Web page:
Most of us are curious beings by nature. So, if you've been staying awake at night wondering what your 16-digit credit card number means, it's your lucky day.
I'm going to pull back the curtain and show you not only what the numbers represent, but also how they're designed to catch an invalid credit card account number. I know the suspense is killing you, so let's get to it.
Decoding Your Credit Card Number
There are standards for the account numbers, and this falls under the purview of the International Organization for Standardization. The ISO is an independent, nongovernmental international organization.
So, credit cards, which generally have between 13 and 16 account numbers, aren't just random. Each digit conveys identifying information about the credit card, and the assigned numbers must follow the guidelines set by the ISO.
However, there is some variation in the way the standards are applied, and you'll see what I mean when we get to the second set of numbers.
-- The first number.
-- Numbers 2 to 6.
-- Numbers 7 to 15 (or more).
-- The last digit.
The First Number
This number is called the MII, or major industry identifier, and it specifies the card network and industry. If your card starts with 3, your card uses the American Express network. Visa starts with 4, a Mastercard is 5 and Discover is 6.
Other numbers are used to identify the industry. For instance, 1 and 2 are used for the airline industry. The numeral 3 represents travel and entertainment, so it makes sense that 3 also indicates it's an American Express card. (AmEx cards largely focus on travel.)
Here's a full list of MII digits:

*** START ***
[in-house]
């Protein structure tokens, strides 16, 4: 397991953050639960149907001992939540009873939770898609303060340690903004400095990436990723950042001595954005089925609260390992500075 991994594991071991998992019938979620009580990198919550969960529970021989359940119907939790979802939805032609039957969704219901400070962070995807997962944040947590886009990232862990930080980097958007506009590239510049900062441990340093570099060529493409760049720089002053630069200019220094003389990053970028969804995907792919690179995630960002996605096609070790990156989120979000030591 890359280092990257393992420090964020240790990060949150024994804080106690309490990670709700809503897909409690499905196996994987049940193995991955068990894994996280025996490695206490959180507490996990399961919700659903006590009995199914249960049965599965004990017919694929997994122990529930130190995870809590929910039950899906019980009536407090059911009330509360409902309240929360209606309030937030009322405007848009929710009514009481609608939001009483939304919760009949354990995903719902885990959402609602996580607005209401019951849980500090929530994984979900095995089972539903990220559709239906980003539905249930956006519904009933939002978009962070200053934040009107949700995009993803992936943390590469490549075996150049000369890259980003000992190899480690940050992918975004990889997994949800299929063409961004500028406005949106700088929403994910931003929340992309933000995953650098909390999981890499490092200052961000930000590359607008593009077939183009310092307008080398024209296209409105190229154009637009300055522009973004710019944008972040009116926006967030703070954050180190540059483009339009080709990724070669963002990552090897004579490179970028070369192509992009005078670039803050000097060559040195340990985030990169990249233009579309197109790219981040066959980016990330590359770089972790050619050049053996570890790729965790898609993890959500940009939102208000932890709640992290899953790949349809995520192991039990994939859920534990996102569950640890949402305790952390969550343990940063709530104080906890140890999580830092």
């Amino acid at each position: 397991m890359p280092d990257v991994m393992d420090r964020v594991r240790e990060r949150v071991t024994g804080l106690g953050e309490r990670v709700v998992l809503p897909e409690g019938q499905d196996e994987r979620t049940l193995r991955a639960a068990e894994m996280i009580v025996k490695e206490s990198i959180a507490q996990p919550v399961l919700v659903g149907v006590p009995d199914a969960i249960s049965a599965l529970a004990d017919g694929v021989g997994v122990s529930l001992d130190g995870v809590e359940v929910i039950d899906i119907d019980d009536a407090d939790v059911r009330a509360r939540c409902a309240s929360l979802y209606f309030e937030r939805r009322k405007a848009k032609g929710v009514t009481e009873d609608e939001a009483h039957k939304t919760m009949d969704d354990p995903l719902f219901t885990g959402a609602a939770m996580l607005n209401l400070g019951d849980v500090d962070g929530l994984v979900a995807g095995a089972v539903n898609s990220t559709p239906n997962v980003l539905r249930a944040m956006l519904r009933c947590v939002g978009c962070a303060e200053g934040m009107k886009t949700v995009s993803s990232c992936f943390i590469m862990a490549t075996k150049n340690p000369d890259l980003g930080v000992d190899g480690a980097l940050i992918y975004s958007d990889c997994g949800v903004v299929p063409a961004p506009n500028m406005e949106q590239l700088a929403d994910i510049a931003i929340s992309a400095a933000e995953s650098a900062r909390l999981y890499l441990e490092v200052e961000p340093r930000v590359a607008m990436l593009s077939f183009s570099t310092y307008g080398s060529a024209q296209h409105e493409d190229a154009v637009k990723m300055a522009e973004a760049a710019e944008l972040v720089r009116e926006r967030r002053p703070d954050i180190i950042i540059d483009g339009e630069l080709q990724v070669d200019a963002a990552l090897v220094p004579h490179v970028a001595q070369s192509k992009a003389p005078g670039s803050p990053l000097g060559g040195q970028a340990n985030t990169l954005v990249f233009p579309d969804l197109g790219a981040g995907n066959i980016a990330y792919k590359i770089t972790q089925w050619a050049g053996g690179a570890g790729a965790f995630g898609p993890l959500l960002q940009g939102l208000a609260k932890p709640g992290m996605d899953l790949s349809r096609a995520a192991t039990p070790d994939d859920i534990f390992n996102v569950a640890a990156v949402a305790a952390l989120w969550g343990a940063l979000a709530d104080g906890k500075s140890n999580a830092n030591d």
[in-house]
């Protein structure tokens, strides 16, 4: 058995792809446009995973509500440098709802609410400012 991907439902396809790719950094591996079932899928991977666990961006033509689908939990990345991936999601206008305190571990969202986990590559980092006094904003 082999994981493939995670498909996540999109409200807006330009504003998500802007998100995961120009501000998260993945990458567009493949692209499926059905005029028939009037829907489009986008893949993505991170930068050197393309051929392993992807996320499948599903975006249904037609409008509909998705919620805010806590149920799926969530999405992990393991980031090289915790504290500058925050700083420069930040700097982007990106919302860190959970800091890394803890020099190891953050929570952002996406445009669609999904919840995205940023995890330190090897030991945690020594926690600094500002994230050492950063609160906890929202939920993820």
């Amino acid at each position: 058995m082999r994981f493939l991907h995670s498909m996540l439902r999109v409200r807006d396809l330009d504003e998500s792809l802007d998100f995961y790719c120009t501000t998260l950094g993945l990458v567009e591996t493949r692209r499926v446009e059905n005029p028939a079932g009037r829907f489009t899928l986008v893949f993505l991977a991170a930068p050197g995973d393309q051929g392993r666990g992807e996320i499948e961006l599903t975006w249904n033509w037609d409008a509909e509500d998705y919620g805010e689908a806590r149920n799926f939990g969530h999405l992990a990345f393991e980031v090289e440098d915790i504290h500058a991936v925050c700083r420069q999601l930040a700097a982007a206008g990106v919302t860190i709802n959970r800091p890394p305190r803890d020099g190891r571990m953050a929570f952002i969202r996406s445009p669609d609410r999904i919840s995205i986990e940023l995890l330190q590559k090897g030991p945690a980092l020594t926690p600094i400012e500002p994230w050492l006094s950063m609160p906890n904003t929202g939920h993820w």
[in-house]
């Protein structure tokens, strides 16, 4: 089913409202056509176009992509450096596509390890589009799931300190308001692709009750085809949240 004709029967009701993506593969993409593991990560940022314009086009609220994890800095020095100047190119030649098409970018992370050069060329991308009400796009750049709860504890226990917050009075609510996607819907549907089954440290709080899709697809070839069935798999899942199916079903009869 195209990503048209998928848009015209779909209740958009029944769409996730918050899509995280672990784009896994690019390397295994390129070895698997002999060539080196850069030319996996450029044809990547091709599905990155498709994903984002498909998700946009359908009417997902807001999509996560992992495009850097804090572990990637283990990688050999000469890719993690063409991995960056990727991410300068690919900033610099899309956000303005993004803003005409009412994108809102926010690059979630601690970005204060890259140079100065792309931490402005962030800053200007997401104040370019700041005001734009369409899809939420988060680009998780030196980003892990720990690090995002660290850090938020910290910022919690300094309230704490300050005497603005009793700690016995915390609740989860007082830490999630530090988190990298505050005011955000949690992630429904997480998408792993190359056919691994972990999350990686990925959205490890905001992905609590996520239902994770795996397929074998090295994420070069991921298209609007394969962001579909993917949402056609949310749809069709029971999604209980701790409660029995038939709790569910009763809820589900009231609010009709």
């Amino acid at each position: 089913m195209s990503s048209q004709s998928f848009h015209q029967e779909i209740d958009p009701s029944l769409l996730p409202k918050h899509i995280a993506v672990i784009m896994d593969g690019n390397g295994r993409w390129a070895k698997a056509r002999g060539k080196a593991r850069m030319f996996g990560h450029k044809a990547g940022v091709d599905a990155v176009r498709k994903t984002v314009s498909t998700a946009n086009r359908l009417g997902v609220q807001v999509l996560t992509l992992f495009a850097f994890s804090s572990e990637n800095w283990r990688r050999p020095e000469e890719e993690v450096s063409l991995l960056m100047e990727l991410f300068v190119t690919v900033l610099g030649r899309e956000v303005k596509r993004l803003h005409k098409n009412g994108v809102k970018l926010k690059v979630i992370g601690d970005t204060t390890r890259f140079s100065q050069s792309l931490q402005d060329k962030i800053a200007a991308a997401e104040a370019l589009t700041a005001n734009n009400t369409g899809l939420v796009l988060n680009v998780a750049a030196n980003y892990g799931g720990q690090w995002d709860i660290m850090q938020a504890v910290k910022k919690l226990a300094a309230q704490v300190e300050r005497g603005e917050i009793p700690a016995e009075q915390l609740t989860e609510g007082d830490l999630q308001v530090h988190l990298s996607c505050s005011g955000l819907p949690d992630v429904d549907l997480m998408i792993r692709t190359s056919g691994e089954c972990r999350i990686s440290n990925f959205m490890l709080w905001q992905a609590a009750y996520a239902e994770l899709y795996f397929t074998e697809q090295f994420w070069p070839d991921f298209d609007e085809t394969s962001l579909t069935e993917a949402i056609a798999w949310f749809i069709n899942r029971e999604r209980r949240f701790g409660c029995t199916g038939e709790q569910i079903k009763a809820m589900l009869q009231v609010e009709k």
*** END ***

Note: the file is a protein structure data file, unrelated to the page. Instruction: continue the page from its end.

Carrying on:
2. Airline and other industry assignments.
3. Travel and entertainment.
4. Banking and financial.
5. Banking and financial.
6. Merchandising and banking.
8. Telecommunications and other industry assignments.
9. Open for assignment.
Numbers 2 to 6
This group of numbers is called the issuer identification number. Generally, these numbers help identify the credit card company or institution that issued the credit card.
But note that different credit cards might have slightly different numbering systems. For instance, Visa uses the second through sixth numbers for the bank number. But American Express uses the third and fourth digits to identify the type of card and currency used.
[Read: Best Starter Credit Cards.]
Numbers 7 Through 15 (or More, Depending on the Length of the Account Number)
These numbers are related to the cardholder's account. The numbers in this group are unique to an issuer, and they help with routing the information to the proper channels.
The Last Digit
The caboose of the account number has an important role. It's called the check digit, and it's designed to make sure all the account numbers represent a valid credit card number.
Payment processors use a checksum formula called the Luhn algorithm. It was invented by Hans Peter Luhn of IBM. It's used to determine if the credit card numbers have a logical pattern. If the numbers don't work with the algorithm, it isn't a valid credit card number.
Where Is the Security Code on a Credit Card?
This is a three- or four-digit number, and it's often called the CVV, or card verification value. The location of the CVV depends on the network payment processor that's used.
-- Visa, Mastercard and Discover: These networks have a three-digit CVV, and it's located on the back of the card.
-- American Express: This network has a four-digit CVV, and you can find it on the front of the card.
The CVV is designed to increase security, since you'd most likely need to have the card in your hand to know this code number. For instance, if someone stole your credit card number and tried to purchase something online, unless the thief knows your CVV, that person won't be able to complete the purchase.
This code also comes into play when you order a pizza by phone. You give the credit card number, and the restaurant employee asks for the expiration date and the CVV. This is easy to answer, of course, if you're looking at the actual credit card.
[Read: Best Cash Back Credit Cards.]
This isn't foolproof by any means. It's possible a thief could have your physical card and have access to the CVV. But the security code does provide another layer of security against some kinds of fraud. In particular, it combats what's called " card-not-present fraud," or CNP fraud, which can occur online and on the phone.
So, be sure you guard your CVV number. And when you do share it, make sure you're on a secure website or on a phone call that you initiated.